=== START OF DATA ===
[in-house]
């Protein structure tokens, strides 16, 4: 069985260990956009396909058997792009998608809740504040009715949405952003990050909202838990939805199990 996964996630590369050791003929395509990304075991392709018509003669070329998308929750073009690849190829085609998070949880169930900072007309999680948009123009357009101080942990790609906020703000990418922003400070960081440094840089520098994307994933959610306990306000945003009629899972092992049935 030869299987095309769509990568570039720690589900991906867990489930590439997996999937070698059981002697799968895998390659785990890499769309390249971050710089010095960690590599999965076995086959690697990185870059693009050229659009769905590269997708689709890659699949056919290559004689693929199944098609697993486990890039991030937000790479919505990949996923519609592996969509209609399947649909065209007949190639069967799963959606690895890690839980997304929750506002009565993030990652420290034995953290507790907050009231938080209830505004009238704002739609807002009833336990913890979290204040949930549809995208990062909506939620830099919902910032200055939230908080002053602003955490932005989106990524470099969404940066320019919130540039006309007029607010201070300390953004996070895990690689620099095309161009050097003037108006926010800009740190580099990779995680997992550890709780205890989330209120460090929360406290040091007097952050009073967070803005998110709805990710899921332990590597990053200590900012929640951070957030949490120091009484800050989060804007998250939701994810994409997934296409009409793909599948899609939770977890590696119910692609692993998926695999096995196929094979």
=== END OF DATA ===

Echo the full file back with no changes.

[in-house]
């Protein structure tokens, strides 16, 4: 069985260990956009396909058997792009998608809740504040009715949405952003990050909202838990939805199990 996964996630590369050791003929395509990304075991392709018509003669070329998308929750073009690849190829085609998070949880169930900072007309999680948009123009357009101080942990790609906020703000990418922003400070960081440094840089520098994307994933959610306990306000945003009629899972092992049935 030869299987095309769509990568570039720690589900991906867990489930590439997996999937070698059981002697799968895998390659785990890499769309390249971050710089010095960690590599999965076995086959690697990185870059693009050229659009769905590269997708689709890659699949056919290559004689693929199944098609697993486990890039991030937000790479919505990949996923519609592996969509209609399947649909065209007949190639069967799963959606690895890690839980997304929750506002009565993030990652420290034995953290507790907050009231938080209830505004009238704002739609807002009833336990913890979290204040949930549809995208990062909506939620830099919902910032200055939230908080002053602003955490932005989106990524470099969404940066320019919130540039006309007029607010201070300390953004996070895990690689620099095309161009050097003037108006926010800009740190580099990779995680997992550890709780205890989330209120460090929360406290040091007097952050009073967070803005998110709805990710899921332990590597990053200590900012929640951070957030949490120091009484800050989060804007998250939701994810994409997934296409009409793909599948899609939770977890590696119910692609692993998926695999096995196929094979």